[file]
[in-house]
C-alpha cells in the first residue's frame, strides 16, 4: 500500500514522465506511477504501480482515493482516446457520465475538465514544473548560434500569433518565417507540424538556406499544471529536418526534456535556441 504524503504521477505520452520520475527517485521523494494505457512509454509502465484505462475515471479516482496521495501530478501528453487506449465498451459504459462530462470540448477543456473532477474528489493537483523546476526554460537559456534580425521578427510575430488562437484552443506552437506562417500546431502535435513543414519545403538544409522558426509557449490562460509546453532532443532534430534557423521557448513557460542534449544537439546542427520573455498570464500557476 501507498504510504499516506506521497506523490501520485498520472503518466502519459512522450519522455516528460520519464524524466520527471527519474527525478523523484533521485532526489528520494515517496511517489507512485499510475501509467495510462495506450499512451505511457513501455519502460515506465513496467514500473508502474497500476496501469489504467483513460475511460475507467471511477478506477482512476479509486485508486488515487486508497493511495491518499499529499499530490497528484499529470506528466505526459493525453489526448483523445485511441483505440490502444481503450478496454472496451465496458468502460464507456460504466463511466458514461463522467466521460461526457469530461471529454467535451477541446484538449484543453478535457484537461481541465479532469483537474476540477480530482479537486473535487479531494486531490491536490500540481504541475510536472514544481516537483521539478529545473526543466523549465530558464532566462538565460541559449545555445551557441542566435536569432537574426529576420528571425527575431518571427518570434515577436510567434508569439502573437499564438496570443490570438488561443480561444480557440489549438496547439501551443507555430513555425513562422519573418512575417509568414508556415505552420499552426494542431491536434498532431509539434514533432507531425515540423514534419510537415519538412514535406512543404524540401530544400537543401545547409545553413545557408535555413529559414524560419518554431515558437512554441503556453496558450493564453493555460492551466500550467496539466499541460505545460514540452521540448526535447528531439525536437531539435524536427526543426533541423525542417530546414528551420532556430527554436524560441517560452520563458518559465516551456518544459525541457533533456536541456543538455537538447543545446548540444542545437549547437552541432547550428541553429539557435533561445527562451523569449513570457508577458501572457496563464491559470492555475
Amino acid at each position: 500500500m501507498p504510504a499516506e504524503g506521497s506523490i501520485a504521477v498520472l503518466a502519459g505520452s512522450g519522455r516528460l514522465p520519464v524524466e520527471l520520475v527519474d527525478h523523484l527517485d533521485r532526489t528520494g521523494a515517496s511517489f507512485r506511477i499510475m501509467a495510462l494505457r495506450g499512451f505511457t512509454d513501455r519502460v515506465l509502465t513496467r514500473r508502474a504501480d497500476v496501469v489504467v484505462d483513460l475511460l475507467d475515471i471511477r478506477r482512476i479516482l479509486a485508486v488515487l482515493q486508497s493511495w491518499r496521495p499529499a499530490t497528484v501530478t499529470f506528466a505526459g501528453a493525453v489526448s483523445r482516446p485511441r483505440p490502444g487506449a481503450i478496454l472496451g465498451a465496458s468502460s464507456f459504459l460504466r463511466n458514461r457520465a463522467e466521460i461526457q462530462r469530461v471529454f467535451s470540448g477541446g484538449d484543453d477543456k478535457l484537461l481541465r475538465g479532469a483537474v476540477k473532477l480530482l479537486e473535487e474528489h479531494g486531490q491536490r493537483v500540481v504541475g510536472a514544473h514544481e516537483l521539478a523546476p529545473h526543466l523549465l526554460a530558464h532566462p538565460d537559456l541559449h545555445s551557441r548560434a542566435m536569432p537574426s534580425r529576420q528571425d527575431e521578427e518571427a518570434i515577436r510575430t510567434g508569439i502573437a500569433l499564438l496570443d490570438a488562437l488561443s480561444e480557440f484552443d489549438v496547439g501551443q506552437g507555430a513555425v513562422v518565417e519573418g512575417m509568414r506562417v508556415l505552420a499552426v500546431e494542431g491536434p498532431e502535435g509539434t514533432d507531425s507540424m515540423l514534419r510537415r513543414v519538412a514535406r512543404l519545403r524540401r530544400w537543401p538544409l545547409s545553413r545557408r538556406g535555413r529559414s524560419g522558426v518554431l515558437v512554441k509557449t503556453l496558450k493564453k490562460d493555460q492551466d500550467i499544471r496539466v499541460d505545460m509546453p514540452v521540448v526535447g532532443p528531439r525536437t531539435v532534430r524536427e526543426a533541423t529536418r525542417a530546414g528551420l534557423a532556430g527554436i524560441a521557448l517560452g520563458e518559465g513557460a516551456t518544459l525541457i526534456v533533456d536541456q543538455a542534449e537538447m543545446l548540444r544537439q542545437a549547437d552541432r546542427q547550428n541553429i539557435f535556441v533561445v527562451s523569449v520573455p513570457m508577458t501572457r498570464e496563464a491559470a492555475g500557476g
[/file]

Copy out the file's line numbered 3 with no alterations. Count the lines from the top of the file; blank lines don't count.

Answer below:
Amino acid at each position: 500500500m501507498p504510504a499516506e504524503g506521497s506523490i501520485a504521477v498520472l503518466a502519459g505520452s512522450g519522455r516528460l514522465p520519464v524524466e520527471l520520475v527519474d527525478h523523484l527517485d533521485r532526489t528520494g521523494a515517496s511517489f507512485r506511477i499510475m501509467a495510462l494505457r495506450g499512451f505511457t512509454d513501455r519502460v515506465l509502465t513496467r514500473r508502474a504501480d497500476v496501469v489504467v484505462d483513460l475511460l475507467d475515471i471511477r478506477r482512476i479516482l479509486a485508486v488515487l482515493q486508497s493511495w491518499r496521495p499529499a499530490t497528484v501530478t499529470f506528466a505526459g501528453a493525453v489526448s483523445r482516446p485511441r483505440p490502444g487506449a481503450i478496454l472496451g465498451a465496458s468502460s464507456f459504459l460504466r463511466n458514461r457520465a463522467e466521460i461526457q462530462r469530461v471529454f467535451s470540448g477541446g484538449d484543453d477543456k478535457l484537461l481541465r475538465g479532469a483537474v476540477k473532477l480530482l479537486e473535487e474528489h479531494g486531490q491536490r493537483v500540481v504541475g510536472a514544473h514544481e516537483l521539478a523546476p529545473h526543466l523549465l526554460a530558464h532566462p538565460d537559456l541559449h545555445s551557441r548560434a542566435m536569432p537574426s534580425r529576420q528571425d527575431e521578427e518571427a518570434i515577436r510575430t510567434g508569439i502573437a500569433l499564438l496570443d490570438a488562437l488561443s480561444e480557440f484552443d489549438v496547439g501551443q506552437g507555430a513555425v513562422v518565417e519573418g512575417m509568414r506562417v508556415l505552420a499552426v500546431e494542431g491536434p498532431e502535435g509539434t514533432d507531425s507540424m515540423l514534419r510537415r513543414v519538412a514535406r512543404l519545403r524540401r530544400w537543401p538544409l545547409s545553413r545557408r538556406g535555413r529559414s524560419g522558426v518554431l515558437v512554441k509557449t503556453l496558450k493564453k490562460d493555460q492551466d500550467i499544471r496539466v499541460d505545460m509546453p514540452v521540448v526535447g532532443p528531439r525536437t531539435v532534430r524536427e526543426a533541423t529536418r525542417a530546414g528551420l534557423a532556430g527554436i524560441a521557448l517560452g520563458e518559465g513557460a516551456t518544459l525541457i526534456v533533456d536541456q543538455a542534449e537538447m543545446l548540444r544537439q542545437a549547437d552541432r546542427q547550428n541553429i539557435f535556441v533561445v527562451s523569449v520573455p513570457m508577458t501572457r498570464e496563464a491559470a492555475g500557476g